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Urinary Incontinence, No Laughing Matter

August 30, 2014

incontenence_490X327.145219If peeing during a workout is no laughing matter, why do we sometimes pee when we laugh or when we workout? As Toretto said in Fast and Furious 6, “We all got a weak spot.”

Urinary incontinence is the unintentional loss of urine. Stress urinary incontinence (SUI) is prompted by a physical movement or activity such as coughing, sneezing, running or heavy lifting that puts pressure on your bladder. SUI is usually associated with dysfunctional pelvic floor muscles. Often pelvic floor muscles fail to properly activate when a force such as a heavy lift or jumping occurs. Other contributing factors may include too much pressure from poor or dysfunctional respiration. This can be further complicated by extra abdominal weight, pelvic organ prolapse and/or chronic constipation.

If you or someone you know is experiencing SUI, don’t panic.
This happens to between 20% & 40% of (postpartum) women depending on which research you read. Men, don’t feel left out, since up to 11% of men have urinary incontinence, too. Therefore, you’ll likely feel better if you remove feelings of shame and embarrassment from your repertoire surrounding this topic. Contrary to popular beliefs, you also shouldn’t wear your incontinence as a badge of honor when you lift heavy weights.

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Stress urinary incontinence is not something you have to live with. Seek professional help from a physical therapist. You may need to wear pads or liners for a short period of time, but make your ultimate goal to be leak free.

Always try conservative treatment first without immediately seeking pharmacology or surgery. Physical therapy is one of the most effective treatments available for stress urinary incontinence (SUI). We use a variety of techniques and approaches. Not just Kegels!

Your physical therapist will fully assess how your body is functioning as a whole, including if you are contracting the right muscles through the pelvic floor and sphincters. PTs also consider things like bowel (i.e. constipation) and bladder function, strength, function of the diaphragm, back and abdominal muscles, hip muscles, respiration, surgical history, fitness level, and much more! PT will help optimize your movement, improve your function including pelvic floor retraining, decrease excess stress and abdominal pressure, and provide education regarding bowel and bladder habits that can impact your progress. Sometimes we utilize pelvic floor biofeedback, pelvic floor electrical stimulation, real time ultrasound and other modalities.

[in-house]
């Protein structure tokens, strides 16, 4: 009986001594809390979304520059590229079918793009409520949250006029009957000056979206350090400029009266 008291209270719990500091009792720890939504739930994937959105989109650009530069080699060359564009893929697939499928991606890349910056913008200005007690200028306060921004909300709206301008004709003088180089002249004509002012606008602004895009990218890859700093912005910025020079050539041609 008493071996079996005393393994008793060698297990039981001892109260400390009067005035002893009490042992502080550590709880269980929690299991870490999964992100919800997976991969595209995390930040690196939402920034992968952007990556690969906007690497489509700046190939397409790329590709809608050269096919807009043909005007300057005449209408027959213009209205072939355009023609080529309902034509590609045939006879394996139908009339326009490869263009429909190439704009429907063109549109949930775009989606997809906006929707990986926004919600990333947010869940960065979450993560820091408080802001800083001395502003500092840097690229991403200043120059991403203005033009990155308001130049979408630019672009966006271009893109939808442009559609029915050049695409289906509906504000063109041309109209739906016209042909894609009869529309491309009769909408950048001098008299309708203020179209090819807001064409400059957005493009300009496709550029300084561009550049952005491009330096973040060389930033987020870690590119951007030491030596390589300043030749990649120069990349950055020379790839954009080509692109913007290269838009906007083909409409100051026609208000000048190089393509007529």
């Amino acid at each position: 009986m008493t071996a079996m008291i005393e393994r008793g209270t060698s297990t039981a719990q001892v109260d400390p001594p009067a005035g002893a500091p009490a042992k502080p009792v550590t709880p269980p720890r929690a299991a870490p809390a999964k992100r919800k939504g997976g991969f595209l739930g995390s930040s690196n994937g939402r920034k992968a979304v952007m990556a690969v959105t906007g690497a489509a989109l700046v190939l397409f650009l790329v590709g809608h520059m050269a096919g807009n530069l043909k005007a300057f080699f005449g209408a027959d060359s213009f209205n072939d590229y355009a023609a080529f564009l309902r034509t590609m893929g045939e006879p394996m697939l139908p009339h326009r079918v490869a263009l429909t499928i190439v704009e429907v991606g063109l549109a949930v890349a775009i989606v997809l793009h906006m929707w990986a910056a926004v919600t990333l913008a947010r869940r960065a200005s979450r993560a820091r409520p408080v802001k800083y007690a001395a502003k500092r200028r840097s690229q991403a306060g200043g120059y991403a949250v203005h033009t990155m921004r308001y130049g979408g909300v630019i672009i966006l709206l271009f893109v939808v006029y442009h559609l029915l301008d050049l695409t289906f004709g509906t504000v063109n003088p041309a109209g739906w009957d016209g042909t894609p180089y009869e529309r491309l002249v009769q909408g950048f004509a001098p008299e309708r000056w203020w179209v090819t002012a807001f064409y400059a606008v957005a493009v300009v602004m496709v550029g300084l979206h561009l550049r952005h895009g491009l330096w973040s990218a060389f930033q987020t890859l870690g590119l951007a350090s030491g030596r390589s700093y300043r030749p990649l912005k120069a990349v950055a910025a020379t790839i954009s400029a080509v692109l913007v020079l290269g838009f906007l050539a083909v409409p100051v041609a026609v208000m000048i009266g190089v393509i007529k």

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You see? It’s a lot more than just Kegels! Give yourself the freedom to laugh a lot pee-free.

 

References:

Bo. Regular pelvic floor muscle training before/during pregnancy does not affect labor and delivery negatively. 2009.

Morkved. Pelvic floor muscle strength and thickness in continent and incontinent nulliparous pregnant women. Int Urogyn J and PF Dys. 2003;15:384-90.

Reilly. Prevention of postpartum stress incontinence in premigravidae with increased bladder neck mobility: a randomized controlled trial of antenatal pelvic floor exercises. Br J OB Gyn. 2002; 109:68-79.

Sampselle. Effect of pelvic muscle exercise on transient incontinence during pregnancy and after birth. Obstet Gyncol. 1998;91:406-12.

Hay-Smith. Pelvic floor muscle training for prevention and treatment of urinary and faecal incontinence in antenatal and postnatal women (Review). Cochrane Database of Systematic Reviews. 2009, Issue 4. Art. No.: CD007471. DOI: 10.1002/14651858.CD007471.

Ko. A randomized controlled trial of antenatal pelvic floor exercises to prevent and treat urinary incontinence. Int Urogynecol J. 2011; 22:17-22.

Bo. Effect of antenatal pelvic floor muscle training on labor and birth. Obstet Gynec. 2009; 113:1279-83.

Rortveit. Urinary incontinence, fecal incontinence in a population-based, racially diverse cohort: prevalence and risk factors. Fem Pelvic Med & Rec Surg. 2010; 16(5): 278-83.

Ewings. Obstetric risk factors for urinary incontinence and preventative pelvic floor exercises: cohort study and nested randomized controlled trial. OBGYN. 2005; 25(6):558-64.

Burgio. Urinary incontinence in the 12-month postpartum period. OBGYN. 2003;102(6):1291-98.

Rogers. Postpartum genitourinary changes. Urol Clin North Am. 2007 Feb; 34(1):13-21

Brown. Prevalence of urinary incontinence and associated risk factors in postmenopausal women. 1999; 94(1):66-70.

Chaliha. Urological problems in pregnancy. BJU International. 2002; 89:469-76.

El-Hefnawy. Severe stress urinary incontinence: Objective analysis of risk factors. Maturitas. April 2011; 68(4):374-7.

McLennan. Patients’ satisfaction with and attitudes toward vaginal delivery. J Reprod Med. 2005 Oct 50(10): 740-4.

Figuers C. Unpublished abstract. A Study of Postpartum women: Description of reported health issues within the first 3 months post-pregnancy. Duke University, Durham NC 2004.

Dunbar et al. Understanding Vaginal Childbirth: What do Women Know About the Consequences of Vaginal Childbirth on Pelvic Floor Health? JOWHPT. May 2011; 35(2):51-56.

Viktrup. Risk of stress urinary incontinence twelve years after the first pregnancy and delivery. OBGYN. Aug 2006; 108(2):248-254.

Dolan LM, et al. Stress incontinence and pelvic floor neurophysiology 15 years after the first delivery. BJOG. Dec 2003, 110: 1107-14.